Friday, 25 April 2014

Candy Wrappers
The art of Painting

'For the first time since some of my earlier Marbles paintings, this image lends itself to 
intuitive painting; I can choose colour instinctively and without over-thinking it, 
apply strokes where they want to go instead of my eyes being nailed to the reference photo.'

That was my facebook update while working on the painting. 

This is the most fun I've had with a painting in months. It is the painting I was meant to do now, to remind myself why I love doing what I do. I wasn't planning on a very realistic end-product, but I didn't plan anything really, I just worked on it until I became somewhat precious about it, and then signed it. And that's exactly how I plan to approach the next one. 

progress I

progress II

progress III

progress IV

Candy Wrappers
50 x 70cm
Acrylic on Canvas

Tuesday, 22 April 2014

The Herbst's Floral Commissions

Ina had been telling me about her parents' love for art and their collection for years. And there had been talk about me possibly doing a couple of paintings of flowers from their garden for a while. And with a while I mean about a year!
When suddenly (and with immaculate timing, as always) I receive a whatsapp message from her husband Daneel, saying that Ina's parents had actually visited one of the galleries that show my work that weekend, and had almost done an impulse buy, but finally decided to rather commission a painting directly from me. They gave me their budget and we narrowed it down to one painting of the 'Aasblom'

I made peace with the fact that the patterns would drive me mad, and set to it.

The trickiest part of this painting was plotting out the patterns, they didn't need to be exact, but I wanted it as close as I could get anyway. And then achieving a semblance of depth, which the patterns made really hard. So the part of the 'in progress' that doesn't really show up on the photos, is the subtle tones I added, yellowish becoming greenish, maroons becoming purply, etc.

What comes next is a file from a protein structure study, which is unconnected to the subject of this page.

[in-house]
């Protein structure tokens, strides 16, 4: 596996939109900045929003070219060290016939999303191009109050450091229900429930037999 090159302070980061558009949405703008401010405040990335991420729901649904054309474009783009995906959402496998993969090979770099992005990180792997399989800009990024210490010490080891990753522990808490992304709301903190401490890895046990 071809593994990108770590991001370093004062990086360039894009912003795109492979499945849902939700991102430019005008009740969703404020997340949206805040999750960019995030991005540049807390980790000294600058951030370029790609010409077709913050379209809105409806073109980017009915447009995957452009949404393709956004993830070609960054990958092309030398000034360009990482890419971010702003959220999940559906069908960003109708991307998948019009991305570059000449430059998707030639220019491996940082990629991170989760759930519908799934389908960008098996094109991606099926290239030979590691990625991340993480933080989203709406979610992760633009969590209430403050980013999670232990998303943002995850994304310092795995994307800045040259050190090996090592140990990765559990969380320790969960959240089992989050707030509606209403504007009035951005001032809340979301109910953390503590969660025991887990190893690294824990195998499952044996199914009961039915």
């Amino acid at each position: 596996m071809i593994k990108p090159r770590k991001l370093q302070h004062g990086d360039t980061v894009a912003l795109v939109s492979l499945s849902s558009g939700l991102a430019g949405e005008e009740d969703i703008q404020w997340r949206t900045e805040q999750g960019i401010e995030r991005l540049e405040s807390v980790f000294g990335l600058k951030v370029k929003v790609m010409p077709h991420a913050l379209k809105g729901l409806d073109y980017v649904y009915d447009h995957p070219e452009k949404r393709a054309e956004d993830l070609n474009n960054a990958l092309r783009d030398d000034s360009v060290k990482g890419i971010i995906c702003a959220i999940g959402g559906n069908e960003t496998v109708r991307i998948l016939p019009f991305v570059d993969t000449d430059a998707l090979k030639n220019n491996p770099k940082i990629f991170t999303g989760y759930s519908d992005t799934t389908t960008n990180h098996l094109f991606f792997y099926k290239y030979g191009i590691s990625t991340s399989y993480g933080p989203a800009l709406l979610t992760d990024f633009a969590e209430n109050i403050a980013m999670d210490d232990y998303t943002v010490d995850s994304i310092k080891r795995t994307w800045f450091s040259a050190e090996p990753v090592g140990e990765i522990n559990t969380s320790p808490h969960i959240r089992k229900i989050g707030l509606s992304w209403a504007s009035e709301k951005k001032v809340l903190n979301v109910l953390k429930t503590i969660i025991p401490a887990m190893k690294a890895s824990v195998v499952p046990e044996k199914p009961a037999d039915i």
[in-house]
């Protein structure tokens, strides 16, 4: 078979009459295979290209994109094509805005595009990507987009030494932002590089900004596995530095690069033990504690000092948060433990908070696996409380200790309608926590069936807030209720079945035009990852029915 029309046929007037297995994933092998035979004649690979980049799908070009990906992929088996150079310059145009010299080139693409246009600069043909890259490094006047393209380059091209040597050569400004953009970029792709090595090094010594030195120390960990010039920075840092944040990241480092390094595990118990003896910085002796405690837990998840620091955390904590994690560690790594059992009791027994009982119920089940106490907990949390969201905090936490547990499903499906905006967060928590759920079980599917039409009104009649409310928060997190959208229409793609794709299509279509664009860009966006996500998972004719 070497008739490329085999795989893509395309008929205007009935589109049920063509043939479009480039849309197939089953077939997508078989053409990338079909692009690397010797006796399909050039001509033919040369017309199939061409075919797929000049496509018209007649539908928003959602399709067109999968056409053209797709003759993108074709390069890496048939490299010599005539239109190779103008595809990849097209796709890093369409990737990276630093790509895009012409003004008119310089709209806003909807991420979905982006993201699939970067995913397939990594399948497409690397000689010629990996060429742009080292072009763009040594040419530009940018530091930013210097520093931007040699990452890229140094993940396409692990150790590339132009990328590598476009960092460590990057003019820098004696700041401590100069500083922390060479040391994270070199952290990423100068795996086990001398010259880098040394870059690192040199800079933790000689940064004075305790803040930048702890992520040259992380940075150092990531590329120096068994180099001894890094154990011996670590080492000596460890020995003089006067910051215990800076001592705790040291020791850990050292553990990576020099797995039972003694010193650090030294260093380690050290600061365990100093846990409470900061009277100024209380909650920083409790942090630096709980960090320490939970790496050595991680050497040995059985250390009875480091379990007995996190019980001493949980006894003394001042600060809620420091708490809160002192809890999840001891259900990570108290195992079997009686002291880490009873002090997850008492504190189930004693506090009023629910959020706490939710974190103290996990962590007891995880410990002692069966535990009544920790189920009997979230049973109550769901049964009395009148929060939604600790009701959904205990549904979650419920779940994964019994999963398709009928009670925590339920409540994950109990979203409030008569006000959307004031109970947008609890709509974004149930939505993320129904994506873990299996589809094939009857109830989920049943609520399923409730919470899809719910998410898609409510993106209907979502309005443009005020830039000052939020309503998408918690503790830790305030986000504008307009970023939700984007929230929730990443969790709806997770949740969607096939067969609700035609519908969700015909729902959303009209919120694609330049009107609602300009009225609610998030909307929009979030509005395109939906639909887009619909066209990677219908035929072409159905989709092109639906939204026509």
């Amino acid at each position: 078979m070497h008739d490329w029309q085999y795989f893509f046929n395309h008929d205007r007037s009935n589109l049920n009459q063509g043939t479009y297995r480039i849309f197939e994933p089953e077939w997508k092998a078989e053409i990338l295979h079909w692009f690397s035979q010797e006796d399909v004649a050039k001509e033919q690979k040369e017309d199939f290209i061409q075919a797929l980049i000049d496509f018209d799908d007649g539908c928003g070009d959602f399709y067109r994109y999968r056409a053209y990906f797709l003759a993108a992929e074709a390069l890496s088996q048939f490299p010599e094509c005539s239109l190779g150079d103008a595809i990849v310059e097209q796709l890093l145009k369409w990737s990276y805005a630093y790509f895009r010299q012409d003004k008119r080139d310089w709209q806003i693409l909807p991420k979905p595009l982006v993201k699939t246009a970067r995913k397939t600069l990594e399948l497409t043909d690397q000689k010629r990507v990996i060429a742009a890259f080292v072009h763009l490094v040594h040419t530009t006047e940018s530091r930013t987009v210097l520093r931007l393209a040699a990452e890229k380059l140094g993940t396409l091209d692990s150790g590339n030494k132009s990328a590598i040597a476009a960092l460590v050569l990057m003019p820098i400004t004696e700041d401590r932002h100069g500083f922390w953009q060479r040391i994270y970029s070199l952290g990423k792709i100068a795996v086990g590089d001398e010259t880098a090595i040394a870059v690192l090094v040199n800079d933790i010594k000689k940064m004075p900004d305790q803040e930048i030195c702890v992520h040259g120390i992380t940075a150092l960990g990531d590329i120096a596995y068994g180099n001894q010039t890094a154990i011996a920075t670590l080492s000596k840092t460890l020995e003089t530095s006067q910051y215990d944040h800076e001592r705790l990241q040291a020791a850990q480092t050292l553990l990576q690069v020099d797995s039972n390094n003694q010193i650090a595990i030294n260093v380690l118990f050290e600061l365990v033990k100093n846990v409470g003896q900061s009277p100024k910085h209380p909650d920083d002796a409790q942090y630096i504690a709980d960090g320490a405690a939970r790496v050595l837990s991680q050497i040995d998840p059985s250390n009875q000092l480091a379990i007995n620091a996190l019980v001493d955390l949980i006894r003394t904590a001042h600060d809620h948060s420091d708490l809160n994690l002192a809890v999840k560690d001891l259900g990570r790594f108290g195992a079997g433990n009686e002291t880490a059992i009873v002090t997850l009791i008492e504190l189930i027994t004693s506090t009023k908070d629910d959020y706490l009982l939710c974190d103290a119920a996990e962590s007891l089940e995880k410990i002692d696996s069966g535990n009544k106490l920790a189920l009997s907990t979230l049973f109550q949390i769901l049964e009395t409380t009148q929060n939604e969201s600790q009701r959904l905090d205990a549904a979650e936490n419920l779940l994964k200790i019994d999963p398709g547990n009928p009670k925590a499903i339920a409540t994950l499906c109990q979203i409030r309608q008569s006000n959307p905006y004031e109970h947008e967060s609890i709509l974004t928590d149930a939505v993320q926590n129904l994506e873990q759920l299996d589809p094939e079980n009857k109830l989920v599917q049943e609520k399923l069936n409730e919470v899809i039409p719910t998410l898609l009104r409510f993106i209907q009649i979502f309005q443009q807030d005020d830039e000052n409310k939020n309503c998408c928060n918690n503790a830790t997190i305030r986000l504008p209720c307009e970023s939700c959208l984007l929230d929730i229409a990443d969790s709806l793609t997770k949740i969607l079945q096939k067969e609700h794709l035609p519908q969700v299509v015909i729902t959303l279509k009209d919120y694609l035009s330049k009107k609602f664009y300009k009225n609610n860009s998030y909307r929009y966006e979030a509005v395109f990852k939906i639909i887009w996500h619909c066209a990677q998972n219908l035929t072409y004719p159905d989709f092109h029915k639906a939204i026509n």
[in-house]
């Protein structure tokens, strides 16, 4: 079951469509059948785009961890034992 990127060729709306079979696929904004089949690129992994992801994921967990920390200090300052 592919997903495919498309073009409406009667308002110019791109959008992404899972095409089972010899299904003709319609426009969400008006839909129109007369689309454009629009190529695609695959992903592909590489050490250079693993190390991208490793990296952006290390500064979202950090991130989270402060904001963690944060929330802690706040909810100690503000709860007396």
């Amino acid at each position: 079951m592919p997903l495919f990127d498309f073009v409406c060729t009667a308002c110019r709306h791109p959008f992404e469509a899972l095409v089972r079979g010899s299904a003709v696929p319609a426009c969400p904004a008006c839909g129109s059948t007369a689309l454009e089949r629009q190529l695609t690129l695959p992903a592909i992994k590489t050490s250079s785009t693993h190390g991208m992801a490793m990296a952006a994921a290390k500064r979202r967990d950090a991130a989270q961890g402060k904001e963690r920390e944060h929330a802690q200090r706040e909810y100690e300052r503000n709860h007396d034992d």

Orbea Variegata (aasblom)
70 x 90 cm
Acrylic on Canvas
 I sent them updates on the progress, but decided to surprise them with the final product - as the paintings are rarely done justice by my photography, and they just don't show up as well as I'd like on-screen. Also it's incredibly gratifying to see people's positive reactions, after having worked so hard! And that decision paid off! We delivered the painting to their home, had great coffee and chocolates, and talked art.

I should actually write a different blog about this conversation, but due to time restraints I'll just say this: I learned so much, just sitting there and listening to their stories about where they had acquired different paintings in their collection, and how much the individual paintings meant to them. To the Herbst's, it's not about collecting for the sake of investment, it's purely just for the love of art. And it made me so proud to be a part of that collection, I practically shone by the time we left.

Of course the conversation had turned to gardening (as it does) and I'd told them about my jealousy towards their gigantic and gorgeous protea bush, especially as I'd already murdered one protea plant in my short gardening span, and am working hard on killing the 2nd. And so Mrs Herbst miraculously appears in the door on our way out, with a lovely bunch of proteas for me. 

I of course joke about painting the proteas next, as I hadn't decided what was next - a singularly terrifying spot to find myself in - and they agreed. Later that night I receive an email from Mr Herbst, thanking me for the painting etc. and adding, I could paint the proteas if I wanted, just to do them a little smaller than the Aasblom, as they're running out of wall space!

I wasn't really planning on painting the protea next, I just photographed it soon as I had a minute, in case they didn't last long (super-duper heat waves). But then I of course bought a canvas for it when I did my paint supplies run, and I printed the image when I printed my next reference photos, and then it kept glaring at the back of my head, demanding attention, until I just HAD TO put that work in progress on the sidelines, and start on the flippen impatient protea. 
Which turned out rather well! And it was complete in a week, thanks to the size and just luck I guess.

A single Protea
30 x 40cm
Acrylic on Canvas
*I have no idea what's up with my tenses, it just happened and I went with it!
* Also I've no idea how that terrible crop of the bunch of proteas happened! Wow.